In Figure 1, when the valve at the end of the pipe is closed at a time of t = 0.0 s, a positive water hammer wave, W0, is generated and travels from point A in the upstream direction. At a time of t0 = L2/a2 s, the water hammer wave reaches point B and splits into three parts at the junction B, i.e. waves W1, W2 and W3. Wave W1 will continue traveling upstream from point B towards the constant head reservoir at point D and is reflected back towards point B where it arrives after t1 = 2L1/a1 s. Meanwhile, wave W2 is reflected back towards point A and will return to point B again after t2 = 2L2/a2 seconds after being reflected from the downstream end valve. Finally, wave W3 will repeatedly travel in the connection stub back and forth between point B and point C with a return time of t3 = 2L3/a3 seconds. The waves traveling back and forth in the stub will interact with the waves traveling in the main pipe and it will be difficult to separate the effect of each wave. Superposition of these various water hammer waves in the main pipe and stub can only be determined using a MOC model.

In order to simplify the analysis and analyze the influence of a connection stub on the transient in the main pipe, the end valve is assumed to close instantaneously (the valve closure time will be varied later on in the paper) and the analysis time is limited to the period from t = 0.0 s to a time of t = (tc + t0 + t2) s for this system to ensure there is no influence from waves W1 and W2. Moreover, in this section, in order to highlight the influence of the ratio of the stub diameter to the diameter of the main pipe (D3/D), the system is assumed to be frictionless in both the main pipe and the connection stub. The friction will be considered when discussing the influence of the stub length and the valve closure time in the following sections.

The simulation results for influence of D3/D on transient head at point B are shown in Table 3, in which t4 represents the time of the valve closure time plus the time for a water hammer wave to travel from the valve to the junction B, t4 = tc + t0; t5 represents the time of the valve closure time plus the time for a water hammer wave to travel from the valve to the junction B and then up the stub to point C and back to the junction B, t5 = tc + t0 + t3..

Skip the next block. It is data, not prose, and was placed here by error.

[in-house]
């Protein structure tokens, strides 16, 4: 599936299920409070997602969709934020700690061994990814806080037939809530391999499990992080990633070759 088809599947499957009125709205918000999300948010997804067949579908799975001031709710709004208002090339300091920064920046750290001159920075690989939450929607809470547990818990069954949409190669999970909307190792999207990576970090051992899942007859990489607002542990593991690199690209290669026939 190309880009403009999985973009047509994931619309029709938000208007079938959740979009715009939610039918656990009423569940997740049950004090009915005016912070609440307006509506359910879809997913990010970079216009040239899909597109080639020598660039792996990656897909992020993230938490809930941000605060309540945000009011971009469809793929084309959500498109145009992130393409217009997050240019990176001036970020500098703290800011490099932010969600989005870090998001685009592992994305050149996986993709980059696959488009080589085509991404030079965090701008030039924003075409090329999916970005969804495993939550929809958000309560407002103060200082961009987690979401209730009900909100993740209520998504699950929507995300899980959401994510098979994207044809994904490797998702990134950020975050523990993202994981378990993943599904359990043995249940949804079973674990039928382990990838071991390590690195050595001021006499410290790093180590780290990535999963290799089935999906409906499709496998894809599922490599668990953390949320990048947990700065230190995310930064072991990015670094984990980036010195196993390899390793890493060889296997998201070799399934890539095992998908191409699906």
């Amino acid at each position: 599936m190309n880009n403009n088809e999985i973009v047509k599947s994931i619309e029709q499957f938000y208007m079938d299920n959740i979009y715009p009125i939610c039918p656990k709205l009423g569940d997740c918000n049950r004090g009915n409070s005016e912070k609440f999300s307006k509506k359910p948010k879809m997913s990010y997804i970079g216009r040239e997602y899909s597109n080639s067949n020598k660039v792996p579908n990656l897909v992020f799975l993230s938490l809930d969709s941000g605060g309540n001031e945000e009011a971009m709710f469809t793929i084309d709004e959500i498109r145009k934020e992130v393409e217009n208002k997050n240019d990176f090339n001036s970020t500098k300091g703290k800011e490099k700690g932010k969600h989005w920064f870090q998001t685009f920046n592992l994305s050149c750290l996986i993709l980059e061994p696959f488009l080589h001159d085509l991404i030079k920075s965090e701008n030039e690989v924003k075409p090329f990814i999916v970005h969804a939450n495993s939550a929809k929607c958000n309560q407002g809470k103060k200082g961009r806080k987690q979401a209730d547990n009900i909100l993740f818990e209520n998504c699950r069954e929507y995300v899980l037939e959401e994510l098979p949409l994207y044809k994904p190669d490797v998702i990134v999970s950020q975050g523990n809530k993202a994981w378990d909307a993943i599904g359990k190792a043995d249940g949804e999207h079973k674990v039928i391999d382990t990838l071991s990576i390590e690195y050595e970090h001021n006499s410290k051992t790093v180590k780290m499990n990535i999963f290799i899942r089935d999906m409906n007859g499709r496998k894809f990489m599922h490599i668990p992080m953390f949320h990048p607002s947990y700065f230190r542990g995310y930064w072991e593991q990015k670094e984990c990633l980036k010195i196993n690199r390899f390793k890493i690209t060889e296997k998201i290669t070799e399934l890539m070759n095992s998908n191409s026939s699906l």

Table 3

Influence of D3/D on transient head of point B (f = 0.0, tc = 0.0)

L3 (m)D3 (mm)D3/DWithout connection stub (m)
With connection stub (m)
ErrB-B(WS)(%)
At t = t4At t = t5At t = t4At t = t5At t = t4At t = t5
Col. (1)Col. (2)Col. (3)Col. (4)Col. (5)Col. (6)Col. (7)Col. (8)Col. (9)
0.1 15 0.015 212.03 212.03 212.01 212.05 −0.01 0.01 
20 0.02 212.03 212.03 211.99 212.07 −0.02 0.02 
50 0.05 212.03 212.03 211.78 212.28 −0.12 0.12 
100 0.1 212.03 212.03 211.03 213.03 −0.47 0.47 
200 0.2 212.03 212.03 208.07 215.84 −1.87 1.80 
500 0.5 212.03 212.03 189.58 229.49 −10.59 8.23 
1,000 212.03 212.03 144.69 234.48 −31.76 10.59 
1.0 15 0.015 212.03 212.03 212.01 212.05 −0.01 0.01 
20 0.02 212.03 212.03 211.99 212.07 −0.02 0.02 
50 0.05 212.03 212.03 211.78 212.28 −0.12 0.12 
100 0.1 212.03 212.03 211.03 213.03 −0.47 0.47 
200 0.2 212.03 212.03 208.07 215.84 −1.87 1.80 
500 0.5 212.03 212.03 189.58 229.49 −10.59 8.23 
1,000 212.03 212.03 144.69 234.48 −31.76 10.59 
L3 (m)D3 (mm)D3/DWithout connection stub (m)
With connection stub (m)
ErrB-B(WS)(%)
At t = t4At t = t5At t = t4At t = t5At t = t4At t = t5
Col. (1)Col. (2)Col. (3)Col. (4)Col. (5)Col. (6)Col. (7)Col. (8)Col. (9)
0.1 15 0.015 212.03 212.03 212.01 212.05 −0.01 0.01 
20 0.02 212.03 212.03 211.99 212.07 −0.02 0.02 
50 0.05 212.03 212.03 211.78 212.28 −0.12 0.12 
100 0.1 212.03 212.03 211.03 213.03 −0.47 0.47 
200 0.2 212.03 212.03 208.07 215.84 −1.87 1.80 
500 0.5 212.03 212.03 189.58 229.49 −10.59 8.23 
1,000 212.03 212.03 144.69 234.48 −31.76 10.59 
1.0 15 0.015 212.03 212.03 212.01 212.05 −0.01 0.01 
20 0.02 212.03 212.03 211.99 212.07 −0.02 0.02 
50 0.05 212.03 212.03 211.78 212.28 −0.12 0.12 
100 0.1 212.03 212.03 211.03 213.03 −0.47 0.47 
200 0.2 212.03 212.03 208.07 215.84 −1.87 1.80 
500 0.5 212.03 212.03 189.58 229.49 −10.59 8.23 
1,000 212.03 212.03 144.69 234.48 −31.76 10.59 

The heads at point B for two cases, (for the case of without the presence of a connection stub) and (for the case of with the presence of a stub), are compared at a time of t = t4 and t = t5. A variable, ErrB-B(ws), representing the percentage difference between and , is defined as follows: .

In Table 3, at a time of t = t4, the head at point B is reduced as a result of the presence of the stub (see Column 8 in Table 3). The reduction of head increases markedly as the size of the stub increases to be the same order as the diameter of the main pipe (in Column 6, a change occurs down the column from a value of 212.01 m to 144.69 m for both a 100 mm and 1.0 m stub length as the stub diameter changes from 15 mm to 1.0 m). Because the system is assumed to be frictionless, the length of the stub has no influence on the head at point B at the time of t = t4. These head values compare with 212.03 m for the case of no stub.